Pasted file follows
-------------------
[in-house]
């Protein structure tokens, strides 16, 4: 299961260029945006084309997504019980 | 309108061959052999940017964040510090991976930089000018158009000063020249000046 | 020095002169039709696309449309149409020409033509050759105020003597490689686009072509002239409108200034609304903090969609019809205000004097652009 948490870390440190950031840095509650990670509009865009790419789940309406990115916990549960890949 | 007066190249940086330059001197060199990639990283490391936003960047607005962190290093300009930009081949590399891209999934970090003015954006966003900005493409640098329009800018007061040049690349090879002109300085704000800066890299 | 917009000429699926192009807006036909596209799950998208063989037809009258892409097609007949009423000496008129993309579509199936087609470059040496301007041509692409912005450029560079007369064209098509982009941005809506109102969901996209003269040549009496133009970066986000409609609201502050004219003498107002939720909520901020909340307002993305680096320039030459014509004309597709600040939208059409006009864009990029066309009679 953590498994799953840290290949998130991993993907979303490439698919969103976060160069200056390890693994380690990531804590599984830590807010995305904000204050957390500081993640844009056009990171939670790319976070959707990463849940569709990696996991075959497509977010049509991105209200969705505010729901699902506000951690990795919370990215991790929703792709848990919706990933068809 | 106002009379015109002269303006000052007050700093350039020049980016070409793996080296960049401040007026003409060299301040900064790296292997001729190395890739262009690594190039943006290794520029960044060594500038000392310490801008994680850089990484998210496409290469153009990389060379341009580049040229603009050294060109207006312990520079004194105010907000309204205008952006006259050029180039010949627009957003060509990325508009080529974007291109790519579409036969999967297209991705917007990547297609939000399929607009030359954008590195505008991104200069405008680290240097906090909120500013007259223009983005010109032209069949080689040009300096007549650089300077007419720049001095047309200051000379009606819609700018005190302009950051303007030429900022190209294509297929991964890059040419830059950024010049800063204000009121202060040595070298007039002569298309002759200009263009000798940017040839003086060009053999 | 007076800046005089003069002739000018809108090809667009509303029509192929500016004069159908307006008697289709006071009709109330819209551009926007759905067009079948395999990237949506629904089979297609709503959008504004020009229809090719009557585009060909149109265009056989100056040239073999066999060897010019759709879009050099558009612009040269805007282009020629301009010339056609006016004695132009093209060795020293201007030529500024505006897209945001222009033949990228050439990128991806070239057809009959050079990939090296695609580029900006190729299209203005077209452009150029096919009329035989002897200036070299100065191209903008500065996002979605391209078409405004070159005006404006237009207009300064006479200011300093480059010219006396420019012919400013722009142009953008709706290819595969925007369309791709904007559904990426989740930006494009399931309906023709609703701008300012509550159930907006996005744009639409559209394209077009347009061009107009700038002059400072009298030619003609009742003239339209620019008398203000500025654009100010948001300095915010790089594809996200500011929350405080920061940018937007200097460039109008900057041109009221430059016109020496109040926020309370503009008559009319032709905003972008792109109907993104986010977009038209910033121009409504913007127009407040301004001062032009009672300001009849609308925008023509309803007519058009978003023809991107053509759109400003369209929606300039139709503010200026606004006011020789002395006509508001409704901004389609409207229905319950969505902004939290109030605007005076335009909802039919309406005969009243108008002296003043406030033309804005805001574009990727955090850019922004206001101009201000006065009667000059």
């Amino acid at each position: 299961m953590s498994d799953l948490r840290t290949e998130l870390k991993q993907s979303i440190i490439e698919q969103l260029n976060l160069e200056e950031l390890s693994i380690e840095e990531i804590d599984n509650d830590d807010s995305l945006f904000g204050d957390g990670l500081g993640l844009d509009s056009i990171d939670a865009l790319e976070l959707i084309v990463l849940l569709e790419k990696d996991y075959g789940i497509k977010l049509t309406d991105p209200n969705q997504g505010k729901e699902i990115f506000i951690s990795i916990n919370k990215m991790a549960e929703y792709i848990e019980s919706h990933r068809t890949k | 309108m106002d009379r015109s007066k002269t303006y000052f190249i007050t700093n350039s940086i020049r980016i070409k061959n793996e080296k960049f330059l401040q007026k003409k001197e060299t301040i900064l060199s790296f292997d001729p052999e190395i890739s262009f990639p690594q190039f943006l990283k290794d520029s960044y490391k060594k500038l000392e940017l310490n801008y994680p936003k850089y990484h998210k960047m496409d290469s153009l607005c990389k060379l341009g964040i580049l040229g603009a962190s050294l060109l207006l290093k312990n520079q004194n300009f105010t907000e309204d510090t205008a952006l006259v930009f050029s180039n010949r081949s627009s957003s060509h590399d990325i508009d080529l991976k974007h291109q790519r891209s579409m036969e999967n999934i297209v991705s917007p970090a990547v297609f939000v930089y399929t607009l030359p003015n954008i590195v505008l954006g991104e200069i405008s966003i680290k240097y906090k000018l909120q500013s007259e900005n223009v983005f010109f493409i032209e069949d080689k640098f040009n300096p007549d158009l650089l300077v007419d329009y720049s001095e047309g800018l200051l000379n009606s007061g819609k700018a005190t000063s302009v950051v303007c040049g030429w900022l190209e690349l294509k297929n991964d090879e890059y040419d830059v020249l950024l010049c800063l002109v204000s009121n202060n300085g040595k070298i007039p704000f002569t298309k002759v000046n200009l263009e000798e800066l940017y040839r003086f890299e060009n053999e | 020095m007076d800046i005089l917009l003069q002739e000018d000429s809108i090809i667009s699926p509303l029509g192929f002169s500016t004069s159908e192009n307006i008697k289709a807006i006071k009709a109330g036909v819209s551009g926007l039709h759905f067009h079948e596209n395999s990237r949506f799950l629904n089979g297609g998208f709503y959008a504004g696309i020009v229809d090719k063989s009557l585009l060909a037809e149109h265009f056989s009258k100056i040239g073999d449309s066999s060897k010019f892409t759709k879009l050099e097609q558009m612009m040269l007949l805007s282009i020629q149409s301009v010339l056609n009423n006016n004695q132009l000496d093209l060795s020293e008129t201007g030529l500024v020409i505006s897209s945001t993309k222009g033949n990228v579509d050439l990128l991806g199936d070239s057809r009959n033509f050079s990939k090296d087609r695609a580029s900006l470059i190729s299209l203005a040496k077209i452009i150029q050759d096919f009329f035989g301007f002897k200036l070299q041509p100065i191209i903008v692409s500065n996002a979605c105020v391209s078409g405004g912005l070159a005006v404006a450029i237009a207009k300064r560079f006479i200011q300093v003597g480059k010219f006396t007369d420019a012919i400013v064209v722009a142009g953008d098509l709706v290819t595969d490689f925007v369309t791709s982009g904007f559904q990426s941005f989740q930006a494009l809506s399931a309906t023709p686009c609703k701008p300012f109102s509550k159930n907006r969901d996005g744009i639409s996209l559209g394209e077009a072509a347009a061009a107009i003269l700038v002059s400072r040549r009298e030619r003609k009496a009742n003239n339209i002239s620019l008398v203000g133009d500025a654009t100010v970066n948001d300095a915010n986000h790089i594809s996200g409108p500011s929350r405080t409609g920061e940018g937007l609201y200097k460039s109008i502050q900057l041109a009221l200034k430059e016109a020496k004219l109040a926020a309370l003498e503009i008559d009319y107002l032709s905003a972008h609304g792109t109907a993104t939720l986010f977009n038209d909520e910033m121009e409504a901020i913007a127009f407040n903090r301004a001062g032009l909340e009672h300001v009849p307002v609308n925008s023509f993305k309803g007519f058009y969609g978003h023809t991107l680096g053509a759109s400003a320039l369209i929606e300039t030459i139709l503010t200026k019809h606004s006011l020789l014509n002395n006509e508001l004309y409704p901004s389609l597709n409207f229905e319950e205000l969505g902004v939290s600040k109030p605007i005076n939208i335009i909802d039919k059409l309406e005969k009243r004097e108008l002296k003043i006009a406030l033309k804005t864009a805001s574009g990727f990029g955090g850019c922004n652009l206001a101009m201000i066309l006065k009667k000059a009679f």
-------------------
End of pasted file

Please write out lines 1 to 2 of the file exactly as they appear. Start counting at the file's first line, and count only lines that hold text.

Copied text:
[in-house]
């Protein structure tokens, strides 16, 4: 299961260029945006084309997504019980 | 309108061959052999940017964040510090991976930089000018158009000063020249000046 | 020095002169039709696309449309149409020409033509050759105020003597490689686009072509002239409108200034609304903090969609019809205000004097652009 948490870390440190950031840095509650990670509009865009790419789940309406990115916990549960890949 | 007066190249940086330059001197060199990639990283490391936003960047607005962190290093300009930009081949590399891209999934970090003015954006966003900005493409640098329009800018007061040049690349090879002109300085704000800066890299 | 917009000429699926192009807006036909596209799950998208063989037809009258892409097609007949009423000496008129993309579509199936087609470059040496301007041509692409912005450029560079007369064209098509982009941005809506109102969901996209003269040549009496133009970066986000409609609201502050004219003498107002939720909520901020909340307002993305680096320039030459014509004309597709600040939208059409006009864009990029066309009679 953590498994799953840290290949998130991993993907979303490439698919969103976060160069200056390890693994380690990531804590599984830590807010995305904000204050957390500081993640844009056009990171939670790319976070959707990463849940569709990696996991075959497509977010049509991105209200969705505010729901699902506000951690990795919370990215991790929703792709848990919706990933068809 | 106002009379015109002269303006000052007050700093350039020049980016070409793996080296960049401040007026003409060299301040900064790296292997001729190395890739262009690594190039943006290794520029960044060594500038000392310490801008994680850089990484998210496409290469153009990389060379341009580049040229603009050294060109207006312990520079004194105010907000309204205008952006006259050029180039010949627009957003060509990325508009080529974007291109790519579409036969999967297209991705917007990547297609939000399929607009030359954008590195505008991104200069405008680290240097906090909120500013007259223009983005010109032209069949080689040009300096007549650089300077007419720049001095047309200051000379009606819609700018005190302009950051303007030429900022190209294509297929991964890059040419830059950024010049800063204000009121202060040595070298007039002569298309002759200009263009000798940017040839003086060009053999 | 007076800046005089003069002739000018809108090809667009509303029509192929500016004069159908307006008697289709006071009709109330819209551009926007759905067009079948395999990237949506629904089979297609709503959008504004020009229809090719009557585009060909149109265009056989100056040239073999066999060897010019759709879009050099558009612009040269805007282009020629301009010339056609006016004695132009093209060795020293201007030529500024505006897209945001222009033949990228050439990128991806070239057809009959050079990939090296695609580029900006190729299209203005077209452009150029096919009329035989002897200036070299100065191209903008500065996002979605391209078409405004070159005006404006237009207009300064006479200011300093480059010219006396420019012919400013722009142009953008709706290819595969925007369309791709904007559904990426989740930006494009399931309906023709609703701008300012509550159930907006996005744009639409559209394209077009347009061009107009700038002059400072009298030619003609009742003239339209620019008398203000500025654009100010948001300095915010790089594809996200500011929350405080920061940018937007200097460039109008900057041109009221430059016109020496109040926020309370503009008559009319032709905003972008792109109907993104986010977009038209910033121009409504913007127009407040301004001062032009009672300001009849609308925008023509309803007519058009978003023809991107053509759109400003369209929606300039139709503010200026606004006011020789002395006509508001409704901004389609409207229905319950969505902004939290109030605007005076335009909802039919309406005969009243108008002296003043406030033309804005805001574009990727955090850019922004206001101009201000006065009667000059």